Great article on Tony Gunawan

Discussion in 'World Championships 2005' started by Adel, Aug 24, 2005.

  1. Adel

    Adel Regular Member

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    I'm not sure if this article has been posted (Mods, please feel free to slash and burn at your discretion) or if all the information given about Tony Gunawan still stands... but I found it while running a Google search and it is awesome!

    Badminton legend makes no racket over his retirement

    By MARCIA C. SMITH
    The Orange County Register

    ANAHEIM, Calif. - Tony Gunawan will soon retire from badminton the way he played it - with grace, humility, and as an Olympic medalist and international champion.

    He will depart as 14-time Grand Slam singles champion Pete Sampras did in tennis, leaving a sport the way the truest of legends do.

    Quietly.

    But Americans, who lovingly embraced the shy Sampras when he shelved his racket to stay home with his wife and new baby, probably won't have equal strokes for the Indonesian-born Gunawan in what is likely his farewell, elite-level event, the International Badminton Federation World Championships, taking place this week at the Arrowhead Pond of Anaheim.

    Most residents would probably not recognize Gunawan if he carried a Yonex racket and a shuttlecock, slung the 2000 Olympic gold medal around his neck and walked down the streets of his adopted hometown of Fullerton, Calif.

    Had he prized the celebrity and the prolonged goodbyes, Gunawan could have stayed in Indonesia, where he is mobbed at malls and grocery stores, all because he won his country a 2000 Olympic men's doubles gold medal with Candra Wijaya in a sport they value as much as Americans do the NFL.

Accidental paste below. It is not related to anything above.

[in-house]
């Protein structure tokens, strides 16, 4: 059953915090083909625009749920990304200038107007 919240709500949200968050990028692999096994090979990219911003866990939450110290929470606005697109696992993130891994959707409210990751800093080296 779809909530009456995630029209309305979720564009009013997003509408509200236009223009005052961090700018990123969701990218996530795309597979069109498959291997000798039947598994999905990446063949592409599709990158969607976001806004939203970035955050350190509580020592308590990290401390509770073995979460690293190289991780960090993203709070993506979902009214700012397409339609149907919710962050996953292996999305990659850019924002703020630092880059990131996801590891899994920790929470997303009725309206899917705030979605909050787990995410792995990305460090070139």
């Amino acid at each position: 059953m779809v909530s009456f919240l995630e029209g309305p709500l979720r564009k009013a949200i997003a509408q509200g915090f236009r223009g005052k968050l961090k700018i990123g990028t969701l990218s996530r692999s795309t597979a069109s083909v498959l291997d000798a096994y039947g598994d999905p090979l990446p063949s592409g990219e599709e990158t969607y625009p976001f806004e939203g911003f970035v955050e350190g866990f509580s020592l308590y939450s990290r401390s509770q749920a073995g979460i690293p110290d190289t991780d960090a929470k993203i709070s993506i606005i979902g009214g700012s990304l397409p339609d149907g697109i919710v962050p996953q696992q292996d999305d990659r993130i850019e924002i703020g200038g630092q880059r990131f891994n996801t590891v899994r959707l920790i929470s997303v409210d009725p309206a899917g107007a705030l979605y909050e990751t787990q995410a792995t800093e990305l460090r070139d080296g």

"He is a god," said U.S. singles player and Villa Park assistant coach Raju Rai, 22. "When I heard he was coming here, I was shocked. Everyone in badminton knows Tony, but once you get outside (of the Orange County Badminton Club), he's just another badminton player in America."

    Badminton, the second-most popular sport in the world behind soccer, has only niche following in the United States. It's a club sport by NCAA standards and garners just 4.7 million U.S. participants, according to a 2003 survey by the National Sporting Goods Association. (The same survey showed 4.9 million did pilates.)

    A badminton star in United States has less popularity than Lance Armstrong in outer space, and Gunawan knew that in 2001, when he and fiancee Eti Tantra - his Indonesian national teammate since age 10 - decided to move.

    "I came here because I wanted more from the rest of my life than badminton," said Gunawan.

    "I was looking at turning 30 and I had spent 25 years playing the sport. Eti had a brother here and wanted to come to America. I wanted to get married, have a family, grow the sport and improve the rest of my life."

    Tony and Eti Gunawan married at the Monte Carlo Resort and Casino wedding chapel in Las Vegas in 2002. "No Elvises," he said.